Paul Dudenhefer

Paul Dudenhefer

"Paul Dudenhefer is superb. As a nonnative speaker and a PhD student at Duke University, I had the privilege of consulting Paul, who was then a writing tutor for the Department of Economics. It was not only my writing skills that improved greatly with each session, but my own thinking about the subject of my thesis. My writing and communication skills owe so much to Paul, that I can only praise him and recommend him to any interested scholar." --Pedro Duarte, University of Sao Paulo

Scholarly publishing is changing. What does it mean for you?

For years, scholarly work was published primarily by university presses. Today, the situation is quite different. A small number of large commercial publishers dominate the market—Taylor and Francis, Wiley-Blackwell, Springer, Sage, and Elsevier are the biggest—and their market share is likely to grow further. Commercial presses are profit-making enterprises, and to maximize profits they sometimes cut costs by reducing the range of services they provide, leaving authors to do more of the work of preparing, formatting, and proofreading manuscripts. In turn, most university presses have also cut costs to remain in the market, offering fewer and fewer services.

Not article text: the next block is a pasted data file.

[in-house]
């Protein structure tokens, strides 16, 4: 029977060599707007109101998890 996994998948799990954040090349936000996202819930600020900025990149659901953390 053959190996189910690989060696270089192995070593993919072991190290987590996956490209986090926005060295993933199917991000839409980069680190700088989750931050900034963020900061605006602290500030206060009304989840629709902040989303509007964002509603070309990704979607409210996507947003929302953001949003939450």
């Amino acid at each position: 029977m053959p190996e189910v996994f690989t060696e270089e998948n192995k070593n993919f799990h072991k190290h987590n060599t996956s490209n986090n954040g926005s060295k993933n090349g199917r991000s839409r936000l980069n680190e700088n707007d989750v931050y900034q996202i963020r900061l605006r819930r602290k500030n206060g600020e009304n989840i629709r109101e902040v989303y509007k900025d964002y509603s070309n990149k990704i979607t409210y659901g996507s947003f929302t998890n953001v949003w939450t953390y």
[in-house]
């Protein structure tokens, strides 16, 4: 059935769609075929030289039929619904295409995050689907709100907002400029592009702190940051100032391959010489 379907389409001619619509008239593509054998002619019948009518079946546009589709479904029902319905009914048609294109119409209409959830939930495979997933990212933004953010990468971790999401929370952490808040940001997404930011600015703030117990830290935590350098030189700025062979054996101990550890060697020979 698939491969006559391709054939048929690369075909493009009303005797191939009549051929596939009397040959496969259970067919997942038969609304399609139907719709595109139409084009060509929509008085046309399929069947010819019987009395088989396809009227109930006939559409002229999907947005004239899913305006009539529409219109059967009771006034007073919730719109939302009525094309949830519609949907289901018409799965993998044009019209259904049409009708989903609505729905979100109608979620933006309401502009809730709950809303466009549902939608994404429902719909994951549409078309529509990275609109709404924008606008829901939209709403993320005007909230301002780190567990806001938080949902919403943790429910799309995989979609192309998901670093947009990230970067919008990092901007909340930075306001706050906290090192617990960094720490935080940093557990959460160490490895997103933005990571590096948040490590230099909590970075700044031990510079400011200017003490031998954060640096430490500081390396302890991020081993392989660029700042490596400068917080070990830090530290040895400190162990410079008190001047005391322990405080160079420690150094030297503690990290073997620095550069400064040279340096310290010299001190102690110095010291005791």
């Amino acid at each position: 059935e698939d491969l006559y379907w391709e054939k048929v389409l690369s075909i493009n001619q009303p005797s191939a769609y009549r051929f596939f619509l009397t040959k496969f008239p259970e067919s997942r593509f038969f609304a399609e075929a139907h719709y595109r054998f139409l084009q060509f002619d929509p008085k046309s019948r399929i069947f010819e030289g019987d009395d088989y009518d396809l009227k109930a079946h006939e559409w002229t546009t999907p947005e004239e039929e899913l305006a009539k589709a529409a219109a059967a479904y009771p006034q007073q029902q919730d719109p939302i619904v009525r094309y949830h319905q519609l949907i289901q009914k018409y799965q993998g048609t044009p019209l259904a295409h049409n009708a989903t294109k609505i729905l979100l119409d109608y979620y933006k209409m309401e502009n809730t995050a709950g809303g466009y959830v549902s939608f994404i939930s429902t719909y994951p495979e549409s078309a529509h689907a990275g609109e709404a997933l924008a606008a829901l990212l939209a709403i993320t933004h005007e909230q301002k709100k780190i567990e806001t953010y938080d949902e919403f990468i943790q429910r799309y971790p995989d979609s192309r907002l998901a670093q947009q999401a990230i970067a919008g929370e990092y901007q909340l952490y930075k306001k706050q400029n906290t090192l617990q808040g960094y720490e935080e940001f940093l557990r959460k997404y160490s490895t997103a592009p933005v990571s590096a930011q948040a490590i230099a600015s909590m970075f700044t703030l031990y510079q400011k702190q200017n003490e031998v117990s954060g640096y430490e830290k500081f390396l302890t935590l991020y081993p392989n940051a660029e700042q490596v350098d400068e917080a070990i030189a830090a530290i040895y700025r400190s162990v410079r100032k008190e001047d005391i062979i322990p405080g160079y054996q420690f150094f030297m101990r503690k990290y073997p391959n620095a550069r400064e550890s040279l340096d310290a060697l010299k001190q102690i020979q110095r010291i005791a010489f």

What does this mean for you, the author? It means more work. Depending on the publisher, you may be asked to format your reference list and other elements of your paper according to the publisher’s style. If you are publishing in English and English is not your native language, you may be asked to hire someone to read your paper and correct your English. You may even be asked to proofread your own paper. 

So be prepared: Submitting a paper and getting it accepted for publication may not be the end of the process. Fortunately for you, that’s where I come in.

The best website for keeping up with the latest in scholarly publishing is the Scholarly Kitchen.

A final word: Authors should be wary of so-called predatory publishers. Predatory publishers take advantage of authors desperate for publication. They charge a fee for publishing a paper and promise—often falsely—quick publication, rigorous peer review, and the like. For more, see the guide prepared by Iowa State University: